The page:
Why Regular Fertilizing is Important
Your lawn is made of up of thousands of living grass plants that need to be properly nourished to stay green and full, fight off invading weeds, and be more resistant to disease. A well-fed lawn will also require less watering because it will build a deeper root system that’s better able to seek out water deeper in the soil. So, when do you need to feed your grass? Just follow this simple lawn fertilizing schedule.
When to Feed Your Lawn
In Canada, where cool-season grass types like Kentucky bluegrass, perennial ryegrass, and fescues are dominant, you’ll want to fertilize your lawn twice in the spring and once again in the fall. Each feeding should be spaced at least 6 to 8 weeks apart. If your cool-season lawn is still green and actively growing in the summer, you can continue to give it lawn fertilizer during the summer months (again, making sure to space feedings 6 to 8 weeks apart). However, if your grass goes dormant (turns brown) during summer heat and drought, temporarily stop feeding until it greens up and starts to grow again in the early fall.
The first spring feeding should be applied in the early Spring. Applyin any growing season to any grass type, including newly seeded and sodded areas. An early Spring feeding promotes strong roots and helps grass green-up out of dormancy from the winter.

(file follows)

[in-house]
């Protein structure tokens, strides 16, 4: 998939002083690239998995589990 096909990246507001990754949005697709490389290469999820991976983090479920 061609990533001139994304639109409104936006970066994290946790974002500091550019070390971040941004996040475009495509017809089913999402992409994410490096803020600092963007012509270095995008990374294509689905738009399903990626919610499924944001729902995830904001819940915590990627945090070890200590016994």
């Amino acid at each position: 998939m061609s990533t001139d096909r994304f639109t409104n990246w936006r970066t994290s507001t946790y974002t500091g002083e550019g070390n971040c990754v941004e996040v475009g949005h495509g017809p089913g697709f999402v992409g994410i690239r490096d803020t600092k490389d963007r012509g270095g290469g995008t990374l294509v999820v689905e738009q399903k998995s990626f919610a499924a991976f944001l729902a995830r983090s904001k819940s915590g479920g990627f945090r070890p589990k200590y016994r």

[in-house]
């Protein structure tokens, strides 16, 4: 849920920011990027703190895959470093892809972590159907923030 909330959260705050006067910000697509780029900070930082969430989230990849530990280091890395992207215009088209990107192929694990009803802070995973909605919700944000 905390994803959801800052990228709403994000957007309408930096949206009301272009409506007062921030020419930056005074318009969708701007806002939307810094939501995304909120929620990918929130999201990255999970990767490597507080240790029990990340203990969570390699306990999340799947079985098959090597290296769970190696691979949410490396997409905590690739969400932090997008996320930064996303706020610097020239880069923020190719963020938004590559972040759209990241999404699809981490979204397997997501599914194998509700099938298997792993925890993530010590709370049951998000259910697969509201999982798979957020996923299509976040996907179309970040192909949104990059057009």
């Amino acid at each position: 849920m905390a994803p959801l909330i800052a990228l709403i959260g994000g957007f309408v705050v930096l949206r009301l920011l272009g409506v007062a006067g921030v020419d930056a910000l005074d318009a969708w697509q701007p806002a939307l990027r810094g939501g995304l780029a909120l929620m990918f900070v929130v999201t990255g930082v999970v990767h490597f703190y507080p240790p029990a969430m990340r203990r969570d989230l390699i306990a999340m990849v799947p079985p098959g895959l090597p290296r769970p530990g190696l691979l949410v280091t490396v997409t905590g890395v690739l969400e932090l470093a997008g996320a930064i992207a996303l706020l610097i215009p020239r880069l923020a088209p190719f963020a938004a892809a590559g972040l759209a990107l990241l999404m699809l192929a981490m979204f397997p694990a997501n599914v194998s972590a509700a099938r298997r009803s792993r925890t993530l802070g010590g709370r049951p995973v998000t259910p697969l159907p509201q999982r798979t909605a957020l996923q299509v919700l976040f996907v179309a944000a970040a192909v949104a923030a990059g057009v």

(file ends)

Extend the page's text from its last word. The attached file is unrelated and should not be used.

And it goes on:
Follow up your early spring application with a late spring fertilizer application 6 to 8 weeks later. Summer heat is coming, for your second spring application, usewith EveryDrop® Technology to help build deep root systems that help to keep your lawn healthy and vibrant when it's hot. With Summaerguards’ Everdrop technology, a wetting agent, helps drive water into hard, dry soil reducing wasteful runoff.
In the fall (usually right after around Labor Day), do your final first fall feeding. Applyinga fertilizer to your lawn in the fall helps it recover from the heat and drought stresses of summer and prepares it for winter by storing all the nutrients it needs to survive and so that you have a better lawn next spring.